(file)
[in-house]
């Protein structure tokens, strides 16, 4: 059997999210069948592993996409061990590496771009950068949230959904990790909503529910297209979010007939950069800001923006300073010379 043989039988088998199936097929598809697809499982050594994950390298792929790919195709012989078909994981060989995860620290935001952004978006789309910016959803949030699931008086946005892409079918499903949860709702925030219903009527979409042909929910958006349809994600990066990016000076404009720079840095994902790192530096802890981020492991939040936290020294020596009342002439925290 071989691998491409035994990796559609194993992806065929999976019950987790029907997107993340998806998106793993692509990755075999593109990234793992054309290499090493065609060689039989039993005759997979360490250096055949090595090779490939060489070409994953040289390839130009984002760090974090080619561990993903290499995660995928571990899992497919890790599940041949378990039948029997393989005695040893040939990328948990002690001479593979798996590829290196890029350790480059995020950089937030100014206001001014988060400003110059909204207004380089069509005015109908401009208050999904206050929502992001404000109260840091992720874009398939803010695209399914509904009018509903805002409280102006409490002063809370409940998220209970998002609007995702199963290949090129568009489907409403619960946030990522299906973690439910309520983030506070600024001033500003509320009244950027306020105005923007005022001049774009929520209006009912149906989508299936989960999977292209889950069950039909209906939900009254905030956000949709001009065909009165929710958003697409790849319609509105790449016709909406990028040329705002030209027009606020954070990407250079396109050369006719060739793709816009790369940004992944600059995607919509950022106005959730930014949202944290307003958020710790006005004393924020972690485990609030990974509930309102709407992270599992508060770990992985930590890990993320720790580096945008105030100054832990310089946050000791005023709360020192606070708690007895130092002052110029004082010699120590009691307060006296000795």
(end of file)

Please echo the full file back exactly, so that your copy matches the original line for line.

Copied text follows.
[in-house]
């Protein structure tokens, strides 16, 4: 059997999210069948592993996409061990590496771009950068949230959904990790909503529910297209979010007939950069800001923006300073010379 043989039988088998199936097929598809697809499982050594994950390298792929790919195709012989078909994981060989995860620290935001952004978006789309910016959803949030699931008086946005892409079918499903949860709702925030219903009527979409042909929910958006349809994600990066990016000076404009720079840095994902790192530096802890981020492991939040936290020294020596009342002439925290 071989691998491409035994990796559609194993992806065929999976019950987790029907997107993340998806998106793993692509990755075999593109990234793992054309290499090493065609060689039989039993005759997979360490250096055949090595090779490939060489070409994953040289390839130009984002760090974090080619561990993903290499995660995928571990899992497919890790599940041949378990039948029997393989005695040893040939990328948990002690001479593979798996590829290196890029350790480059995020950089937030100014206001001014988060400003110059909204207004380089069509005015109908401009208050999904206050929502992001404000109260840091992720874009398939803010695209399914509904009018509903805002409280102006409490002063809370409940998220209970998002609007995702199963290949090129568009489907409403619960946030990522299906973690439910309520983030506070600024001033500003509320009244950027306020105005923007005022001049774009929520209006009912149906989508299936989960999977292209889950069950039909209906939900009254905030956000949709001009065909009165929710958003697409790849319609509105790449016709909406990028040329705002030209027009606020954070990407250079396109050369006719060739793709816009790369940004992944600059995607919509950022106005959730930014949202944290307003958020710790006005004393924020972690485990609030990974509930309102709407992270599992508060770990992985930590890990993320720790580096945008105030100054832990310089946050000791005023709360020192606070708690007895130092002052110029004082010699120590009691307060006296000795």